Q1.)How does training differ from development & education? What is the role of training & development in learning? 1. Training
Training tends to be job or skill specific. Besides being specific to a particular job, training is also more likely to be a physical endeavor than education. Training entails the practical application of education, and thus requires actual movement and motion. For example, a medical student will obtain knowledge from classroom education, but will ultimately receive his training when he is interning at a hospital. Training is about gaining the skills needed for a job. These may be learned at the place of work (on-the-job) or away from work (off-the-job). On-the-job training tends to be more cost-effective and relevant. However, off-the-job training is usually carried out by professional trainers. It also occurs away from the distractions of work. Training tends to have very specific and measurable goals, such as operating an IT system or till, understanding a process, or performing certain procedures (for example, cashing up.
Development is the realization of potential. Education and training can play instrumental roles in a person's development. Becoming fully-developed in a particular discipline is a goal. Training and education are means towards achieving the goal. The achievements which result from education and training are thought of as being measures of how much one has developed. At the same time, the more developed an individual becomes, the higher the level of education or training he may receive. Development is more about the individual – making him or her more efficient at a job or capable of facing different responsibilities and challenges. Development concentrates on the broader skills that are applicable to a wider variety of situations, such as thinking creatively, decision-making and managing people. In short, training is typically linked to a particular subject matter and is applicable to that subject only, while development is based on growing broader skills which can be used in many situation.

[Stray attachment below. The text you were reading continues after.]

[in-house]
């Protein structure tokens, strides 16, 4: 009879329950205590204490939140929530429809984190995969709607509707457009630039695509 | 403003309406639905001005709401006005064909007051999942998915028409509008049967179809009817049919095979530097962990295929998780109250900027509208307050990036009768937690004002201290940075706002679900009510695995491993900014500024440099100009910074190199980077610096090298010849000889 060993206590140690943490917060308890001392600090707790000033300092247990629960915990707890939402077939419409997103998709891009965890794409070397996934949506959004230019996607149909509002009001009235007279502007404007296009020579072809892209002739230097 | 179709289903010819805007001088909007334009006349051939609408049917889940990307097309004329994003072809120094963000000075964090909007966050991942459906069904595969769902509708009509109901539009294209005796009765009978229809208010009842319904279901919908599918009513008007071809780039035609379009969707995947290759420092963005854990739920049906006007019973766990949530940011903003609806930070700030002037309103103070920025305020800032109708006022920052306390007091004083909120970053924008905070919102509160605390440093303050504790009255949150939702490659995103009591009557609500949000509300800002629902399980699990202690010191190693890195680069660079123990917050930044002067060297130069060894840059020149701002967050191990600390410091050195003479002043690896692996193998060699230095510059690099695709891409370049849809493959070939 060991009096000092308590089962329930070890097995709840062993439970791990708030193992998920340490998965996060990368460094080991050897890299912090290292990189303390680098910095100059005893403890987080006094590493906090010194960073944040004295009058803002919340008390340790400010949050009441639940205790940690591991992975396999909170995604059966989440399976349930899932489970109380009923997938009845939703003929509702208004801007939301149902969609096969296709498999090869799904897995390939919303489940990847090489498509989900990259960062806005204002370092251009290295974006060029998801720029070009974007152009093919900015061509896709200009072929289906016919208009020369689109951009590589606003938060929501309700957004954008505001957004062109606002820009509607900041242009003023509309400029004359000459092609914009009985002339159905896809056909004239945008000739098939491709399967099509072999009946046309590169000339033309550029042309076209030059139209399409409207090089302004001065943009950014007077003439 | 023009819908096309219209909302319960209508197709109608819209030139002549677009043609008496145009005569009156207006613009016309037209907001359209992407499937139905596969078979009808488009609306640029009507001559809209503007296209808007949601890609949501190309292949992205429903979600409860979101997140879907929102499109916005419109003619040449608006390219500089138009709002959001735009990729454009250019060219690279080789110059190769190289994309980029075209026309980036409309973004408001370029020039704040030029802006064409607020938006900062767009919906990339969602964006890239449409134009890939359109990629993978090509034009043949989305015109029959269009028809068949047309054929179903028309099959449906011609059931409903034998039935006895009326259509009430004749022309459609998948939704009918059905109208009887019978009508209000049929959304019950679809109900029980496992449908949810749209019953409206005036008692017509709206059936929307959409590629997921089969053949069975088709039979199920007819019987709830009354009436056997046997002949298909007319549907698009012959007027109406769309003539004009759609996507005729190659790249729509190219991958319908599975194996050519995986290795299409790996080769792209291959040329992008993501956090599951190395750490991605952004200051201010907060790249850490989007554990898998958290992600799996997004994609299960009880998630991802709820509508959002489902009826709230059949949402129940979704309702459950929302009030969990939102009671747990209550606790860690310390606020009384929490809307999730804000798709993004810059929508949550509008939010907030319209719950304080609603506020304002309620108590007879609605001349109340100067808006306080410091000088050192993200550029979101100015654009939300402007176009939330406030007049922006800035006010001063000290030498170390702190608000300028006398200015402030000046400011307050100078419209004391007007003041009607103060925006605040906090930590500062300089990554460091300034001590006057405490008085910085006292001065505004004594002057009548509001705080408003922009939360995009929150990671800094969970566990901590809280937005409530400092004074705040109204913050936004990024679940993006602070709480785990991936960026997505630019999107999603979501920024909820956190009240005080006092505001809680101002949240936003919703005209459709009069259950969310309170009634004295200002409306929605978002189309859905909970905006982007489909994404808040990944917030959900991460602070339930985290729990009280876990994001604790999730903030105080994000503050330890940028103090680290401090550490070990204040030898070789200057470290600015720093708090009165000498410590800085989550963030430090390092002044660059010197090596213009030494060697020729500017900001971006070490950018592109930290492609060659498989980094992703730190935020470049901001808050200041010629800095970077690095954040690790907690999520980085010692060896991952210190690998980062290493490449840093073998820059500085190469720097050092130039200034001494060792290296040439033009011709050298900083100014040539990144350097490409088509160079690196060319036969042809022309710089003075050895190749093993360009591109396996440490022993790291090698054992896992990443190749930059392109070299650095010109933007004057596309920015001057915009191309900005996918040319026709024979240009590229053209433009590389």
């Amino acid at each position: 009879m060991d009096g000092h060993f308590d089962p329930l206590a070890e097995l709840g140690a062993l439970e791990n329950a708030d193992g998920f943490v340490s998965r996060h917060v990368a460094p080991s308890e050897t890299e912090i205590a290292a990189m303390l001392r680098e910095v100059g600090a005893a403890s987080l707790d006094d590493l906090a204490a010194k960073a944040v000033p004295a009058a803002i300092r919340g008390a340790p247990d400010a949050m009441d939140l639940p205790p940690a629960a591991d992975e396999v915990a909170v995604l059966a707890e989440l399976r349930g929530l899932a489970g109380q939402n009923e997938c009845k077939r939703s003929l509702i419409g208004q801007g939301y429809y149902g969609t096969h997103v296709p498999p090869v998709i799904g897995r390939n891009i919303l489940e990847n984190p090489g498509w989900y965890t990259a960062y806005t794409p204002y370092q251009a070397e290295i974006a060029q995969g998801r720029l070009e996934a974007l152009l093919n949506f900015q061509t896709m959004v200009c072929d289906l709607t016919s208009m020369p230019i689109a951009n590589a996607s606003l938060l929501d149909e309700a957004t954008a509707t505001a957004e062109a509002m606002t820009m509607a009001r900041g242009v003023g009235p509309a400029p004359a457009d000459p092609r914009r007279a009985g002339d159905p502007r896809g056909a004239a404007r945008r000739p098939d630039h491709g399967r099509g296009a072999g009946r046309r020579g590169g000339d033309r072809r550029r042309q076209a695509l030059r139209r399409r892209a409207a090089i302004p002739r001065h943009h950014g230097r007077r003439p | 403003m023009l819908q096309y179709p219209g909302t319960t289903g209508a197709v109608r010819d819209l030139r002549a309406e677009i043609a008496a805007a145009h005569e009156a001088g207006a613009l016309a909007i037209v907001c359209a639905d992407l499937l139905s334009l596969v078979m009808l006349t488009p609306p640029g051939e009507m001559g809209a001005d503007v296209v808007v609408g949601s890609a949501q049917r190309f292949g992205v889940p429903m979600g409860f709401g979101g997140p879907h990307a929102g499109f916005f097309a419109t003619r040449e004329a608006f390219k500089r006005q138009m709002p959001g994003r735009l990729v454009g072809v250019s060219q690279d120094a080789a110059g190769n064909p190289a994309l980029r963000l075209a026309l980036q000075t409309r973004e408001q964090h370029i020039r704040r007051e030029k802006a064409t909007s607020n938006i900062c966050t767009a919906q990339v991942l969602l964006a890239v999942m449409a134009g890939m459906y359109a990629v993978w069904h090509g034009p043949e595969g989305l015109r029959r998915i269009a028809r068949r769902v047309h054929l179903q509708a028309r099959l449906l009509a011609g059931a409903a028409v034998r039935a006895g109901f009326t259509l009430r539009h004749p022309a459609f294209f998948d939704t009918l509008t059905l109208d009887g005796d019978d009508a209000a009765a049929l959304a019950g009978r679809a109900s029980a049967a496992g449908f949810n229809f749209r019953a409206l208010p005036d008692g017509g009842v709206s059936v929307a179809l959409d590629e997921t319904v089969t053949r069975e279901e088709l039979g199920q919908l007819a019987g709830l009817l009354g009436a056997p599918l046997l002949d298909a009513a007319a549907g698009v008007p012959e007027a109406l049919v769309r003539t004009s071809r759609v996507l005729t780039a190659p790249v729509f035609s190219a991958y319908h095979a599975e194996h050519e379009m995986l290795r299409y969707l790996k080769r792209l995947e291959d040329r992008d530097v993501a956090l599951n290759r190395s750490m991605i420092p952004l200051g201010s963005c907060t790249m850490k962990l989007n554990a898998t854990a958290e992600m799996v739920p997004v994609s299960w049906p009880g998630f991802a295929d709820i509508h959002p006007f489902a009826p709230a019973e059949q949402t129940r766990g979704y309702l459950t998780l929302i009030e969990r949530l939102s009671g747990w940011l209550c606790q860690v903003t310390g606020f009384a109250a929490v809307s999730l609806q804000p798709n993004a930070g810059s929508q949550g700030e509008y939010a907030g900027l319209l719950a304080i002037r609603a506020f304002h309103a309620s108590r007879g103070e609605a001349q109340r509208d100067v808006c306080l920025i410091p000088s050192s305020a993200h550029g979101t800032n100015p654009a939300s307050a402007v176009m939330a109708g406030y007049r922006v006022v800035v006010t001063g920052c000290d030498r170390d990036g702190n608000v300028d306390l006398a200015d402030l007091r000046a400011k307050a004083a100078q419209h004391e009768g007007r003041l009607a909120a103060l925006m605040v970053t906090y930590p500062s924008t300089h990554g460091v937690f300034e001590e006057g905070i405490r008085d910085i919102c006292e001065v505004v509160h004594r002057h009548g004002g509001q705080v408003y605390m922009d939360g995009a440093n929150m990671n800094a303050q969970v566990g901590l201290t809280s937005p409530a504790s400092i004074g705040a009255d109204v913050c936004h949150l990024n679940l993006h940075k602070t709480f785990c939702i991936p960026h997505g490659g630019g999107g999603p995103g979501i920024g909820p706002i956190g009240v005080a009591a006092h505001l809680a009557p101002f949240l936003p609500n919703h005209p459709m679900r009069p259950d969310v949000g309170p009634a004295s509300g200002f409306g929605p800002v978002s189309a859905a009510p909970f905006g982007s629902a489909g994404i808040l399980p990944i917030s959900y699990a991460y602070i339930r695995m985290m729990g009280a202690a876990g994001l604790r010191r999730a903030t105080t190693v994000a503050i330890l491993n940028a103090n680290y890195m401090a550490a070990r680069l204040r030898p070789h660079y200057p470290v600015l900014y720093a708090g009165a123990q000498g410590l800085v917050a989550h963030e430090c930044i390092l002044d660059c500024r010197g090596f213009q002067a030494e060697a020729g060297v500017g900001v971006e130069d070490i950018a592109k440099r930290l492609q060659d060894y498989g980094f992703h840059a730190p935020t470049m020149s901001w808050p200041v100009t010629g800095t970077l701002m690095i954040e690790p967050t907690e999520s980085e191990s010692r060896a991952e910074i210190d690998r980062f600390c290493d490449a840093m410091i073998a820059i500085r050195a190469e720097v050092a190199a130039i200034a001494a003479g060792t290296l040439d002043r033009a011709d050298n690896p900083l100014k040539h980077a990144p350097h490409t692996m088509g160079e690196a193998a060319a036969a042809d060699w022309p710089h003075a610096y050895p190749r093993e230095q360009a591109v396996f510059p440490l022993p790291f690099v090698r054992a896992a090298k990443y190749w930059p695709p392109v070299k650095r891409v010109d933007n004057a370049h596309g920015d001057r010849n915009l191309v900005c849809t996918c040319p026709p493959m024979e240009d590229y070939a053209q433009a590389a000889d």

Most of the time, education takes place in a classroom or through reading academic-oriented books. It is the acquisition of knowledge through theoretical means. This type of knowledge may not always be as practical as training, but it does help to develop a person's sense of higher level reasoning and critical thinking skills. An example of this is learning philosophy. Philosophy promotes deep thinking, but is not a discipline which is likely to be applicable in a non-academic work environment.
The need for Training and Development
Training and development is vital part of the human resource development. Before we say that technology is responsible for increased need of training inputs to employees, it is important to understand that there are other factors too that contribute to the latter. Training is also necessary for the individual development and progress of the employee, which motivates him to work for a certain organisation apart from just money. We also require training update employees of the market trends, the change in the employment policies and other things. The following are the two biggest factors that contribute to the increased need to training and development in organisations: 1. Change: The word change encapsulates almost everything. It is one of the biggest factors that contribute to the need of training and development. There is in fact a direct relationship between the two. Change leads to the need for training and development and training and development leads to individual and organisational change, and the cycle goes on and on. More specifically it is the technology that is driving the need; changing the way how businesses function, compete and deliver. 2. Development: It is again one the strong reasons for training and development becoming all the more important. Money is not the sole motivator at...
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